The Winner's Crime draws us into the world of Valerian politics, and what a world it is, there are so many shady characters and underhandedness going on, you would be mistaken it was politics in Australia. There were so many entwined stories, that had you flipping the pages back and forth to try and garner any additional slivers of information you could. For some, this may be daunting, however, for others it keeps you engaged. Arin is the lead character and has the annoying habit of charging into any situation, ignoring any advice from those with cooler heads around him. As such he tends to be needy in my view, instead of becoming the hero of the tale. Whereas the other main character, Kestrel, seems unable to make a decision, if it was me I would join forces with Prince Verex and get over Arin. I know that Arin and Kestrel have been involved in their past, and there is meant to be some fire ready to ignite now, but I didn't get that feeling, it is a shame as they could both unite and save their people. Of course for that, all the "good" characters will need to navigate imminent betrayals broken hears, insecurity, guilty and more lies than a political conference. It is also difficult to understand the relationship between the emperor and Kestrel - I presume there is a back story that came from book one, but I am unsure how he has become so unbelievably cruel to the Herrani. Still I suppose you need to ensure the masses are petrified of you when you are a dictator.

If you are looking for a book with a happy ending, this isn't it, however there is another book to come out in the series, so it may happen yet.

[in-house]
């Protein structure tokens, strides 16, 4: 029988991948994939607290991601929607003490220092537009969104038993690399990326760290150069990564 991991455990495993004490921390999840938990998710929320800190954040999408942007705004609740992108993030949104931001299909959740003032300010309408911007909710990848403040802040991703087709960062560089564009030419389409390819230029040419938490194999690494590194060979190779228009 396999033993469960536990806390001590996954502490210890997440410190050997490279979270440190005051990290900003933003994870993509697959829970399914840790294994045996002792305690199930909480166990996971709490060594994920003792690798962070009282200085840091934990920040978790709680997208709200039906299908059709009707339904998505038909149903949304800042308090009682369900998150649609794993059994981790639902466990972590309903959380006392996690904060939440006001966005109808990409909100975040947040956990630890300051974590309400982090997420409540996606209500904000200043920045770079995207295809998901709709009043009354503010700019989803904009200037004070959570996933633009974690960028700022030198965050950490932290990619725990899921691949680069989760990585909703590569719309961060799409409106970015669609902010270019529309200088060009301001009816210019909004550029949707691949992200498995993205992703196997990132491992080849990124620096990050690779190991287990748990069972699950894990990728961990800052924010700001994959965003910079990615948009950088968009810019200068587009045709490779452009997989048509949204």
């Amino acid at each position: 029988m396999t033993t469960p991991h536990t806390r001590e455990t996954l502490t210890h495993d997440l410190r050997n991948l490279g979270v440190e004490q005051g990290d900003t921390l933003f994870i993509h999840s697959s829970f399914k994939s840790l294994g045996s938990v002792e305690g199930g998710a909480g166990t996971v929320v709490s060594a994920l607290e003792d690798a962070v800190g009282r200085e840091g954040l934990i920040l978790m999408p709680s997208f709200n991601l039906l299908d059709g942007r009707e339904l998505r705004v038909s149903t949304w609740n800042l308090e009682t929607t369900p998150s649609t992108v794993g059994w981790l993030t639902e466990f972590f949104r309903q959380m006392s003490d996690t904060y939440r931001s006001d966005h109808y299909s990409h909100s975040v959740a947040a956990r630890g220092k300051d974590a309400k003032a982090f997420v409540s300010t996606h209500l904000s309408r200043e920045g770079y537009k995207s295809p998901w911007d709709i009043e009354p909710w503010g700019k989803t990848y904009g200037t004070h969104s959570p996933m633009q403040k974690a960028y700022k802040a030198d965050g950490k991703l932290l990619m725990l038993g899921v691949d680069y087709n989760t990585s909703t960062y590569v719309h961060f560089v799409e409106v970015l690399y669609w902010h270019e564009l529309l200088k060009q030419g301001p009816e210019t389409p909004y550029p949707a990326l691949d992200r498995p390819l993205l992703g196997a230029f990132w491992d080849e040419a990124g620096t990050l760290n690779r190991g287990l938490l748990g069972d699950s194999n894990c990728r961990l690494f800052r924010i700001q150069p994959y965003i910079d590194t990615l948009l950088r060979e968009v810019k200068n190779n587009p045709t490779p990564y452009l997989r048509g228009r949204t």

I received a copy through NetGalley in exchange for an honest review.

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The Sunlit Night by Rebecca DinersteinBook Cover of The Sunlit Night by Rebecca Dinerstein

Read by Tracy in 2015

The Blurb: In the beautiful, barren landscape of the Far North, under the ever-present midnight sun, Frances and Yasha are surprised to find refuge in each other. Their lives have been upended--Frances has fled heartbreak and claustrophobic Manhattan for an isolated artist colony; Yasha arrives from Brooklyn to fulfill his beloved father's last wish: to be buried "at the top of the world." They have come to learn how to be alone. But in Lofoten, an archipelago of six tiny islands in the Norwegian Sea, ninety-five miles north of the Arctic Circle, they form a bond that fortifies them against the turmoil of their distant homes, offering solace amidst great uncertainty. With nimble and sure-footed prose, Dinerstein reveals that no matter how far we travel to claim our own territory, it is ultimately love that gives us our place in the world.

The Reality: I am not sure why, but for some reason I thought this book might be in the same style as The Yiddish Policemen's Union by Michael Chabon. It contains contains characters from New York, Russia and Norway through various storylines of immigration, relocation, death and love. I think it is loosely based on Rebecca Dinersteins own experiences in an artistic community in Norway.